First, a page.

The premium version of WP Data Access supports full-text search. Nice! But what is full-text search…?
When we perform a standard search, our database management system performs a query on the table and/or index tables. Suppose we have a customer table where we store customer information. Column customer_name contains the name of a customer and is indexes. Let’s have a look at some queries on table customer:
select * from customers where customer_name like '%WordPress%'
select * from customers where customer_name like 'WordPress%'
select * from customers where customer_name = 'WordPress'
Example 1 will never use the index on customer_name. The reason is simply because the search argument contains a wildcard (% character) at the beginning. This eliminates the possibility to use indexes in general. Examples 2 and 3 will use the index on column customer_name.
Suppose we have a table articles, which contains scientific articles. The content of these articles is stored in column article_text and can take up to 64 KB space. Let’s presume there is an index on column article_text (which is not very wise) and have a look on some queries on table articles:
select * from articles where article_text like '%WordPress%'
select * from articles where article_text like 'WordPress%'
select * from articles where article_text = 'WordPress'
Example 4 will never use the index on article_text. Same rule and result as example 1. Examples 4 might give a result, but only if the first word of the article is WordPress (which seems very unlikely for an article). Example 6 will use the index on column article_text but will never give any results, unless we enter the whole text to our search argument (which seems very unlikely for articles as well).
Indexing large text columns
From the queries on table articles we have learned that an index on column article_text does not make sense. Users however, want to use keywords to search through articles. And they want to see their query results as fast as possible. This is where full-text search comes in place.
Full-text search allows us to use full-text index tables where the words of our article text are stored in such a way that it improves performance. With full-text search a query looks like this:
select * from articles where match (article_text) against ('WordPress')
This will give us all articles for which column article_text contains the word WordPress, while using the full-text index on column article_text to speed up performance.
Indexing smaller text columns
For a small amount of simple textual data it’s possible to provide basic search functionality via simple string matching. In some cases however, you might want to use full-text indexes for smaller columns as well. This depends on a number of factors that influence performance. If you have a large number of rows and wildcard usage is required, full-text search might be interesting for smaller columns as well.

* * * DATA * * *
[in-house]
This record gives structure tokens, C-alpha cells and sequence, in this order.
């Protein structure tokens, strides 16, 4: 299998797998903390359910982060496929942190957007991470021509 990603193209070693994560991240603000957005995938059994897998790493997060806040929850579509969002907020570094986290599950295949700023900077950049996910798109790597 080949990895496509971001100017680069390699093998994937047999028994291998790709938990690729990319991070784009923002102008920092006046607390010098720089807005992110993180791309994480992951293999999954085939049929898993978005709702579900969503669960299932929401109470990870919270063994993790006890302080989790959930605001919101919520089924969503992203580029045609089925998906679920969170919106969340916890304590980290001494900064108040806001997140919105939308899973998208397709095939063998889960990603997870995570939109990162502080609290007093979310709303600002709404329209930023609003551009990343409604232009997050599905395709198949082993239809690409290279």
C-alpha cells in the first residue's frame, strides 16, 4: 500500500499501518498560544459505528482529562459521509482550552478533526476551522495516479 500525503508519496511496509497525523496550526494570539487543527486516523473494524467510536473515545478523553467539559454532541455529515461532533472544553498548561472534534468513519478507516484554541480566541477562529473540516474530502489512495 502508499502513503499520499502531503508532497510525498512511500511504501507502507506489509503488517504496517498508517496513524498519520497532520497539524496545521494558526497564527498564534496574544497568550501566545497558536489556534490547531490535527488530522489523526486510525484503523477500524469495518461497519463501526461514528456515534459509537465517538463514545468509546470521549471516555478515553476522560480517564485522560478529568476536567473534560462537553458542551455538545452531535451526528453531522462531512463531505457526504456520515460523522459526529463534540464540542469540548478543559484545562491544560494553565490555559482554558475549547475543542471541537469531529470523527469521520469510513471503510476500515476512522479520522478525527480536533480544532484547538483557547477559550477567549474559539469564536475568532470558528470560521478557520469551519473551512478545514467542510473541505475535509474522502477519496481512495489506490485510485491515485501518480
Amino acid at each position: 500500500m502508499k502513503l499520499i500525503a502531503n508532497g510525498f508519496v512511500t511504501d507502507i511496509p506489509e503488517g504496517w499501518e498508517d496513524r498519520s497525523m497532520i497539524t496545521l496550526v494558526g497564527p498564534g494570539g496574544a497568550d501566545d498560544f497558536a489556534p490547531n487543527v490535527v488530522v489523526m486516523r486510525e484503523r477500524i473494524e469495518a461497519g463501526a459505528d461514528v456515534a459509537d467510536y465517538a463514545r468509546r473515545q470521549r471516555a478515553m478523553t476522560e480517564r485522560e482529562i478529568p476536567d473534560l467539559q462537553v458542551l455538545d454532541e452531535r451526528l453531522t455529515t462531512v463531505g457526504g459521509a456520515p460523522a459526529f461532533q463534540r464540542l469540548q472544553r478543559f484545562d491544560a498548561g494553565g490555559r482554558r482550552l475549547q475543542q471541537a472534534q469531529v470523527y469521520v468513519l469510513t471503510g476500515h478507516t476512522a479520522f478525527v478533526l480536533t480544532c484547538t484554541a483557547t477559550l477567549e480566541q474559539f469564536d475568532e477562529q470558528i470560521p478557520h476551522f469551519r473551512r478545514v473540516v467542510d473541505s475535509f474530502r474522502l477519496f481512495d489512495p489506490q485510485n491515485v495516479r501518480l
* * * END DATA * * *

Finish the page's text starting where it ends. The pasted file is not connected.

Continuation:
In general, ful-text search helps you to look for a portion of a text column through fast indexes. In some cases however, a full table scan might be faster.
- Full-text search is only asvailable for InnoDB and MyISAM tables.
- Full-text search is available for text column only! It is not possible to create a full-text index on numeric, binary, date and time columns.
- The plugin does not allow to mix normal and full-text search. Although this is possible, queries mixing these different types of search strategies often lead to poor performance. This is especially the case for servers running on low resources.
Adding full-text search
To add full-text search to a table:
- Go to the Data Explorer
- Click on the Manage link of the table
- Click on tab Settings
- Click on link Search Settings
- Click radio button “Full-text search” (click image below to enlarge)
For every column to be indexes a full-text index must be created first. Click the create full-text icon for every column to create the indexes. All full-text indexes must be created before the full-text search setting can be enabled (saved). You can leave the page while a full-text index is being created in the background and save your settings later.
A full-text search can use different strategies. This depends on the mode, which can be defined per table:
Boolean mode is probably the one most users are used to. It allows to use AND, OR and wildcards (* character) which can be found in many other full-text search engines as well.
Please read the MySQL documentation (follow the read more… links) to understand the possibilities of the different modes and help your users to get the best results. This is a powerful feature with many possibilities!